03 June 2011

Circumcision

There are a couple of interesting articles in today's Wall Street Journal (3 Jun, 2011). One of them has to do with the possibility of attending a baseball game in every major league park, that's 30 parks, in 35 days and 18,000 miles on your SUV. The article is mildly interesting in that it took a computer program to figure out how to do this but I don't recommend it. Why punish yourself doing what should be an enjoyable afternoon or evening. Other baseball-oriented holidays seem to make more sense to me, more doable and more fun: maybe all the professional baseball parks, major and minor, in North Carolina or Texas, or just the major league parks in California, or Montana. But take some recommendations and skip the awful parks, and there are some. If you are a fan of a particular major league club, you might want to fashion a two-week trip around the farm teams of that particular club.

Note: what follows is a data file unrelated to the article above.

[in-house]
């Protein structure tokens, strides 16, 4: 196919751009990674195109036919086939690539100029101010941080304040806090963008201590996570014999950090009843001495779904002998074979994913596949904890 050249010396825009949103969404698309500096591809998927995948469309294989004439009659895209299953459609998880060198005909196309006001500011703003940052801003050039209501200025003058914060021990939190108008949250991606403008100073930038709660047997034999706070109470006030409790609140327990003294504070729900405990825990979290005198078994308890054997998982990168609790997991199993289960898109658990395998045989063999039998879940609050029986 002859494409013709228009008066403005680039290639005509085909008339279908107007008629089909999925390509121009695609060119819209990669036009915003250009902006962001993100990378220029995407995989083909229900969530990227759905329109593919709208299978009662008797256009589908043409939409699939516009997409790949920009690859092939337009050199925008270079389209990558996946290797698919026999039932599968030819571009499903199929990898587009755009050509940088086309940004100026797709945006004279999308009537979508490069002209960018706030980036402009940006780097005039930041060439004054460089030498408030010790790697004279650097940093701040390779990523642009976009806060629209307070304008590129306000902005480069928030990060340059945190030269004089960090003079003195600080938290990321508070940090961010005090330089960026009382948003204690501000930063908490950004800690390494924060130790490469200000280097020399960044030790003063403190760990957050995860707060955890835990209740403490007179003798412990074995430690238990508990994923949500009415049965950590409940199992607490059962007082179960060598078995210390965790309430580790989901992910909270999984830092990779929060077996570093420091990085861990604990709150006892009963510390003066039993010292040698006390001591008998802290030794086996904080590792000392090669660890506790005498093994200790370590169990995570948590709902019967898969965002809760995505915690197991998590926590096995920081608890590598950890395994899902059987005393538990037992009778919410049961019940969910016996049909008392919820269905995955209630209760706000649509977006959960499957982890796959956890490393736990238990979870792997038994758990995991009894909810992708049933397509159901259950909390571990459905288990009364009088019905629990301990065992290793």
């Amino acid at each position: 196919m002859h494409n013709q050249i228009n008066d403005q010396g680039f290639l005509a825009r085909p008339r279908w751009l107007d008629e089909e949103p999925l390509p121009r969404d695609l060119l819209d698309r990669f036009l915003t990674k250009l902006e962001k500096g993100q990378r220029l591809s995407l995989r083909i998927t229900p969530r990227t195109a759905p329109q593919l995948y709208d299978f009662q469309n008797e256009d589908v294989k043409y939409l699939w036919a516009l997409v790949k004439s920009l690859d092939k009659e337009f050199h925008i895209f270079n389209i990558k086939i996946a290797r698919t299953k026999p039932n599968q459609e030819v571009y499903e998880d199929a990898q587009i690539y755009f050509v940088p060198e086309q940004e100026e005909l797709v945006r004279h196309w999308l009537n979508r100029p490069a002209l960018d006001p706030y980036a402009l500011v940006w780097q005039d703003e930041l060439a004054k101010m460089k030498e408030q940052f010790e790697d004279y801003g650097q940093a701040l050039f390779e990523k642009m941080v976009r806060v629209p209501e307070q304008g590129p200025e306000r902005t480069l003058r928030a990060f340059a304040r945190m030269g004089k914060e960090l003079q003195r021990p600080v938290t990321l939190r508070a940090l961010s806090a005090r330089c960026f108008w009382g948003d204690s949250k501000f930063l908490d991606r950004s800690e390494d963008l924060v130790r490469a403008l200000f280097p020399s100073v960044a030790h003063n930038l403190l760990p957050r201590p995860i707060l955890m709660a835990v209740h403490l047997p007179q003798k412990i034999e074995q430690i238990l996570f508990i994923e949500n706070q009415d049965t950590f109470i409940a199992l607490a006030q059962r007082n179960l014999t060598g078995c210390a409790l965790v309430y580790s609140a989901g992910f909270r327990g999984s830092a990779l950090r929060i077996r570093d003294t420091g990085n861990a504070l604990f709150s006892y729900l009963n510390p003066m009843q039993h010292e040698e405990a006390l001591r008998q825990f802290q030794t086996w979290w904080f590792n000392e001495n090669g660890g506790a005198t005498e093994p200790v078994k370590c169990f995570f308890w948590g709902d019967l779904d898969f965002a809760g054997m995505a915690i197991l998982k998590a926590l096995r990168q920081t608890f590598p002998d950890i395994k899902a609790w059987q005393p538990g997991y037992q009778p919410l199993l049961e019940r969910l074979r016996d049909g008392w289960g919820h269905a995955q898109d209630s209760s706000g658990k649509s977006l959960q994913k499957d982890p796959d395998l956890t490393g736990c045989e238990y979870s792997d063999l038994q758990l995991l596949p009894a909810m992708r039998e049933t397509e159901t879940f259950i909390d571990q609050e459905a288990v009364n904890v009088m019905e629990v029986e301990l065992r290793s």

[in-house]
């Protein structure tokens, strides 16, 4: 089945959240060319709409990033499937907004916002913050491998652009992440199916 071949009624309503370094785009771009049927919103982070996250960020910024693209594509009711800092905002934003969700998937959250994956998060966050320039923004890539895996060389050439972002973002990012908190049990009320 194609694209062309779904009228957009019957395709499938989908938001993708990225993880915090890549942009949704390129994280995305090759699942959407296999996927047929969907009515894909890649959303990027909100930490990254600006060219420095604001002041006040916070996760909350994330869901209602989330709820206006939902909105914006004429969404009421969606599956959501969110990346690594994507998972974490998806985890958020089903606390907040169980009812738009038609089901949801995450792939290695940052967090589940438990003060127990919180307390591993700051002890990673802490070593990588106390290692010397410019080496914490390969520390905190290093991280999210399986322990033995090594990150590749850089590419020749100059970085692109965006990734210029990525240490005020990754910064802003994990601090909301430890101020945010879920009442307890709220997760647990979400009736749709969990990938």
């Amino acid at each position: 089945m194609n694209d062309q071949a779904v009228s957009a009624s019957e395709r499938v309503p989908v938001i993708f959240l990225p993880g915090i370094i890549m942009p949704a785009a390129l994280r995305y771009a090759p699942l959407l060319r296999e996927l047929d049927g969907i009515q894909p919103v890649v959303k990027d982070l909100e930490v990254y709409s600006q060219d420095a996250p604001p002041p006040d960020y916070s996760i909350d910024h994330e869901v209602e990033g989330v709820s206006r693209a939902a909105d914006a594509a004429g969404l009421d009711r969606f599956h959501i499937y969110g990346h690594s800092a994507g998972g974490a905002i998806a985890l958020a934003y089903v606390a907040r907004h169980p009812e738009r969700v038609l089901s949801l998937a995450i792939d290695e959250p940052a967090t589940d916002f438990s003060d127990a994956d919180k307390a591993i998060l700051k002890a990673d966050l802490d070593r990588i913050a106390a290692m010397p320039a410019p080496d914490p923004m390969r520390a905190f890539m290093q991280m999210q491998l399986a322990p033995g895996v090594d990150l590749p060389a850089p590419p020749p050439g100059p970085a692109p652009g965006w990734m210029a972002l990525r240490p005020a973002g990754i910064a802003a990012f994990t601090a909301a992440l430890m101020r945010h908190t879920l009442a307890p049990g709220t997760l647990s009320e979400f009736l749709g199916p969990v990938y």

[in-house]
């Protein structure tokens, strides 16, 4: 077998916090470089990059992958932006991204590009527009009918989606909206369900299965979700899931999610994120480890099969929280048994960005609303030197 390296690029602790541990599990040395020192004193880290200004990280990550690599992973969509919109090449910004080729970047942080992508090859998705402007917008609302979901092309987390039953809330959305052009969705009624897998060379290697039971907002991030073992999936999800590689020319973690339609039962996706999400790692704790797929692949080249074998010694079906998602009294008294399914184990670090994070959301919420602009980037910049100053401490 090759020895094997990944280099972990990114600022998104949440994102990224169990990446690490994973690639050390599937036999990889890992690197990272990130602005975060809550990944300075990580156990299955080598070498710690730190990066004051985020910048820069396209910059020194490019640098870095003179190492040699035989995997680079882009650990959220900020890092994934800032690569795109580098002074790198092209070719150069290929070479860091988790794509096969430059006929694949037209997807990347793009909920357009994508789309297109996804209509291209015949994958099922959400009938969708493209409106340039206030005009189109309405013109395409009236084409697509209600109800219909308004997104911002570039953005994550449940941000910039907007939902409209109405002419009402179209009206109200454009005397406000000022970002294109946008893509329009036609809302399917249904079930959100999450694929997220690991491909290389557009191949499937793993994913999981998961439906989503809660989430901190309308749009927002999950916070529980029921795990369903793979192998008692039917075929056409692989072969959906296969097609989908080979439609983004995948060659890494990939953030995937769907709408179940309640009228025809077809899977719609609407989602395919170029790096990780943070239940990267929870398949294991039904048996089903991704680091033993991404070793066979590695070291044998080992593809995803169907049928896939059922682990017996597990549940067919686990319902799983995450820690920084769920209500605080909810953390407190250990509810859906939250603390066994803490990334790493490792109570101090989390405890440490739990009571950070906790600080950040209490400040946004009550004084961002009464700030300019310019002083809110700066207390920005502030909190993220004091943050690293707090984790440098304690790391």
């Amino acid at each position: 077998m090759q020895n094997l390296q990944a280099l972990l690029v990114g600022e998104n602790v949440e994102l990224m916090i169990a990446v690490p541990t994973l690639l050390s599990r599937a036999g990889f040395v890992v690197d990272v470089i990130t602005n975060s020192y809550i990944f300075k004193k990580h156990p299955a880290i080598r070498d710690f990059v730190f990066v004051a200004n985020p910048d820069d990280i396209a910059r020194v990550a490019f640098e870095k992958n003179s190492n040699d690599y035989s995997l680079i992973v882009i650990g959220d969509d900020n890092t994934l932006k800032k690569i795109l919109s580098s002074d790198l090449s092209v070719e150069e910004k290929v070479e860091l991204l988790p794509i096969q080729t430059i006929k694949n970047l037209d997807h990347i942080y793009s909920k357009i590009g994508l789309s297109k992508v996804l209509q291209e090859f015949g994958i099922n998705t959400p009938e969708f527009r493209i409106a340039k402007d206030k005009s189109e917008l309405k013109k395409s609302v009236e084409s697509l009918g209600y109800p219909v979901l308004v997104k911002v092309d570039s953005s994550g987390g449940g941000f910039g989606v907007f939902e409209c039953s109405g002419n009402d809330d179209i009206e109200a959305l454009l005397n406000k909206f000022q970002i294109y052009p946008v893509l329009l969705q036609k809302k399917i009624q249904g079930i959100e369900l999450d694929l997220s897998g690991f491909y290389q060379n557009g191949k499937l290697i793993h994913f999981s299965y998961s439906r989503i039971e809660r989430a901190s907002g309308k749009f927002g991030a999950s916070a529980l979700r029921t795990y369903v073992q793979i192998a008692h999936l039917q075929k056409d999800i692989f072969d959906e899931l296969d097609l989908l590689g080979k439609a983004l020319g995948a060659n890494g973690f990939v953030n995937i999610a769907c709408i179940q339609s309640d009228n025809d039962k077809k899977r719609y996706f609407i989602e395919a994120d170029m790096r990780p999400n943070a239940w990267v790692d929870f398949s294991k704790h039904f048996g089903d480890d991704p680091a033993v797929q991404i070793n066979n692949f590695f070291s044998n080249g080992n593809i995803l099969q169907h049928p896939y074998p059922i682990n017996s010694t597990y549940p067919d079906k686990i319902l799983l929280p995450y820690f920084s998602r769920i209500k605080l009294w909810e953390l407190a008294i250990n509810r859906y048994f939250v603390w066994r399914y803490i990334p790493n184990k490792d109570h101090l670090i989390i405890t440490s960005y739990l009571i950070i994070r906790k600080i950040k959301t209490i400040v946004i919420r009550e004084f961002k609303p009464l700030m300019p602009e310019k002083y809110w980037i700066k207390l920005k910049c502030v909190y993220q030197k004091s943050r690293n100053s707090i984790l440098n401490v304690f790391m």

But the more interesting and sympathetic article had to do with circumcision. You may know that there has been discussion in the medical literature for at least 40 years regarding the usefulness of circumcision in preventing STDs and penile and cervical cancer, and more recently the spread of HIV amongst heterosexual populations in Africa. Recently there has been some activity in the opposite direction in and around San Francisco. I'm not sure why that particular city should be more interested than other progressive cities in what they call "intactivist" political and legal wranglings. The article gently considers the situation. Recommended reading.